to create or to copy

 

I was reminded of a quote I’ve often posted in various online forum debates about originality in music. Here’s the blurb from an old issue of the Theatre Symposium journal–the special issue titled “Crosscurrents in Drama: East and West” (Volume 6, 1998). It’s from “Part II: The Symposium, A Panel Discussion on Crosscurrents in the Drama” which is a condensed transcription of the panel discussion. Samuel Leiter says this in his discussion about Asian theatrical performance:

[This] reminds me of interviews I had with the chief puppeteer in the major bunraku troupe, the chief chanter, and the chief shamisen player. I asked them how they trained, how they learned as children. As we all know, the standard system in Japan is to copy your master. [But] those artists said, “We do not copy our masters. Of course we watch our master and we learn. But no two human beings are alike, so it is impossible for me to copy my master. I have to internalize my art, make it my own. Then I can become a great artist.” This is a wonderful illustration of the solution to what might seem to be impossibly opposite goals: to “replicate” and to “create” anew.

I think it can be too easy to be so concerned about originality at the expense of the realization that we’re always borrowing from someone before us. It may make good talk for artists to talk about lack of creativity, but more often than not I find those kinds of arguments disingenuous at best, and just downright wrong at worst.

At the same time, the slavish devotion to copying, mimicking or imitating someone else can be just as impossible a feat to accomplish (as the Japanese artists above intimate) but it’s so easy to accuse someone of doing just those things when we can’t recognize the actual individuality and idiosyncrasies of someone’s “representation” of a work.

In the end, the greatest artists are those that can make ANY work, whether their own or someone else’s, speak powerfully. On the flipside the weakest artists have to hide behind the rubric and hubris of citing originality and creativity, or, dedication to the re-creation of a previous work to hide the fact that he or she has nothing really to say.

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7 thoughts on “to create or to copy

  1. > In the end, the greatest artists are those that can make ANY work, whether their own or someone else’s, speak powerfully.

    I would qualify that by replacing “speak powerfully” with “speak powerfully to themselves”. If an artist works by listening to their emotions and the emotional (or secondarily, intellectual) responses they experience with respect to their own work, they are more likely to create something valuable even if it fails to evoke a similar emotional response in an audience. If the art is good and the individuals around you share some innate similarities with you, an audience will form. If not, then no matter. It’s still good art.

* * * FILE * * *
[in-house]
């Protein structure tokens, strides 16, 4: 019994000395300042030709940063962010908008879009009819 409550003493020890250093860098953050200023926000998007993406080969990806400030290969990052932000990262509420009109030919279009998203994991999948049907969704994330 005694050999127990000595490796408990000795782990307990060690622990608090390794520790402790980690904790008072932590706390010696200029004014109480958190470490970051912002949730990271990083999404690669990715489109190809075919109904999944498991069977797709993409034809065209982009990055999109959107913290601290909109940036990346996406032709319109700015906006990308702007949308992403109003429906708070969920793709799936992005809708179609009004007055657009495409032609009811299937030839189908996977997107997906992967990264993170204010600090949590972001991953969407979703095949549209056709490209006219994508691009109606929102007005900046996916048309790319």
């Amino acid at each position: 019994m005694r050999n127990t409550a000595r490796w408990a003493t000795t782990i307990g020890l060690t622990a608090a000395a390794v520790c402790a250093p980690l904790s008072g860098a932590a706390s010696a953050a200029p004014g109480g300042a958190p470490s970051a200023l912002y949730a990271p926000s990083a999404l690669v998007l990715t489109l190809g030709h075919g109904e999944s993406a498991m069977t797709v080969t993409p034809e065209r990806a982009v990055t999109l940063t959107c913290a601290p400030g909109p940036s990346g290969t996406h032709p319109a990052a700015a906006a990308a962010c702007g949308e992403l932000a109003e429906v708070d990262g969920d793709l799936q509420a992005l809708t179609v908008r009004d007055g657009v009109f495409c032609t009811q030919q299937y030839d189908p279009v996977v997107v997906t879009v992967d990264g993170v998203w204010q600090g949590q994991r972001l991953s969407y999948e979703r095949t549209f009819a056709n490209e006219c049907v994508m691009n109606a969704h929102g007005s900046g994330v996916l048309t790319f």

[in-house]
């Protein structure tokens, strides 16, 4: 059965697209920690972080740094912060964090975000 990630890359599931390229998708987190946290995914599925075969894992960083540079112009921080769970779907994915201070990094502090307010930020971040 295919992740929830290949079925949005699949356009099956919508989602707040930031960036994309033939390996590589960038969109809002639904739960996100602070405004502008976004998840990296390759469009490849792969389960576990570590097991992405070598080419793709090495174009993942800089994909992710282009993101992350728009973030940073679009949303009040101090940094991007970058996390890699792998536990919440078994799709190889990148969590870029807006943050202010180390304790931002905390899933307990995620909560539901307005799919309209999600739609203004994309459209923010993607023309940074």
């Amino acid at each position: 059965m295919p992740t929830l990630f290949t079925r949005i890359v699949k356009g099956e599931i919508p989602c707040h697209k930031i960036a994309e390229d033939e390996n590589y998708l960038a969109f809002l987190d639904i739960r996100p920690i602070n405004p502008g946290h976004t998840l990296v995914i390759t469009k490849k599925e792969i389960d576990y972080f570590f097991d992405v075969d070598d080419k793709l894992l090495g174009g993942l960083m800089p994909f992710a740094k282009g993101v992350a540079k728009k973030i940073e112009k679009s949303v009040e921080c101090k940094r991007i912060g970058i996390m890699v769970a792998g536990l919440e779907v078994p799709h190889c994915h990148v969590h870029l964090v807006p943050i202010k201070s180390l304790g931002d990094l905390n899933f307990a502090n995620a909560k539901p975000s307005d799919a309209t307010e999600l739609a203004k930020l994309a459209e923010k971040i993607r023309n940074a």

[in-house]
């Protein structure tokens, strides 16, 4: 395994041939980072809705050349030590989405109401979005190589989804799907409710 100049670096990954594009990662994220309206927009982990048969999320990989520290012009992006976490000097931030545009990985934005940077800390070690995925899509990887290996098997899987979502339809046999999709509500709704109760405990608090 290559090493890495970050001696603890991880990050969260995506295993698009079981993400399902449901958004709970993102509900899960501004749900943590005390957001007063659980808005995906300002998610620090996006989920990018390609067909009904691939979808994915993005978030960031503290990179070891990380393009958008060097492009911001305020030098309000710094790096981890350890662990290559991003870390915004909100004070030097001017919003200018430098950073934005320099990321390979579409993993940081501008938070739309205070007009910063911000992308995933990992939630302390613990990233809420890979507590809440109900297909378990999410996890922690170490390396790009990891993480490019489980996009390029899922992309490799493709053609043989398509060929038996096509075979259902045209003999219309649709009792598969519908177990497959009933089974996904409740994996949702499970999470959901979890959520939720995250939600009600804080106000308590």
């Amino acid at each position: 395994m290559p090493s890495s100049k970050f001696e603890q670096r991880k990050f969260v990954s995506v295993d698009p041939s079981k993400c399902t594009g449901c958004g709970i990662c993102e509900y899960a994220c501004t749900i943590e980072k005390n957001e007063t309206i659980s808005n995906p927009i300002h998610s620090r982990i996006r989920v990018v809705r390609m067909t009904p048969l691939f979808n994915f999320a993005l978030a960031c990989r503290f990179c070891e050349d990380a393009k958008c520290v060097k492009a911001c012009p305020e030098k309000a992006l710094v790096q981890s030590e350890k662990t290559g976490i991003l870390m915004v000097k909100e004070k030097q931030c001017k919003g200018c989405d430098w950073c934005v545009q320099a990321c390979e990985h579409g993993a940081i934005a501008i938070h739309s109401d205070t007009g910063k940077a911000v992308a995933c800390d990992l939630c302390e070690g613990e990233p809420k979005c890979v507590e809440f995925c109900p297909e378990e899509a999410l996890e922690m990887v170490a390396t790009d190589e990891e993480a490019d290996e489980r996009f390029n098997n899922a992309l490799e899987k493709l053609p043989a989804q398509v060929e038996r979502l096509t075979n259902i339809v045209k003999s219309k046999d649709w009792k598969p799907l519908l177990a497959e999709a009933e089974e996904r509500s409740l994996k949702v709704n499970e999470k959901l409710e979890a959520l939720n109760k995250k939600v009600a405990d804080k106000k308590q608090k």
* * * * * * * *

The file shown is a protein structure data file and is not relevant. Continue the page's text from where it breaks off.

> On the flipside the weakest artists have to hide behind the rubric and hubris of citing originality and creativity, or, dedication to the re-creation of a previous work to hide the fact that he or she has nothing really to say.

    This reminds me of experiencing a piece of art (visual, musical, whatever) and getting nothing out of the immediate experience. Then, I read the blurb that explains it and find that the artist has a strongly theoretical/intellectual background and has an *idea* that is interesting but seems to have failed to have been communicated immediately enough in the work itself. Or maybe I just don’t fall within the sphere of “potential audience member” ;]

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  2. See, I think that in the end, the purpose of art is to communicate. Albeit a different kind of communication than what you’d find with, say, language but communication nonetheless.

    But like language, you’ll only be able to communicate with those folks who share your language. While it might be admirable to go sit in the woods and meditate yourself into enlightenment, if you can’t pass on your insights to anyone then what use is the enlightenment except to yourself. That was one of the conundrums in Buddhism and one of the things that eventually caused the split into Mahayana and Hinayana camps. The former wanted to find a way to help others into nibbana while the latter were content with self-enlightenment (and was thus seen as selfish which was anathema to Buddhism).

    And that’s sort of the whole problem with Orchestras that I blogged about here. As Tony Woodcock said, ‘Is playing excellently enough? For too long, we have believed the maxim: “Play well… they will come.” Doesn’t happen–anymore.’

    And it isn’t working. I’ve done my share of experimental, noise, performance art and whatever so know what it’s like to have an even smaller audience than the shrinking one found in Classical music–and no protestations to the contrary will help me feel better about the fact that I wasn’t really connecting to many people.

    I guess that’s another reason I’ve come to re-examine my mission statement and really need to get back to blogging about the economics of underserved audiences!

    The other side of the coin is exactly what you said about a work failing to communicate the strong conceptual ideas behind it. It could be a bit of an artist who wasn’t equal to the task as much as our inability to understand it because we’re not in that “potential audience member” community.

    It’s a tough balance for sure, but I’m done with the extremes of “Art for Art’s sake” and the purported immediate mass appeal of much popular art. I like that middle ground–figures, since I’m Buddhist, eh? 😛

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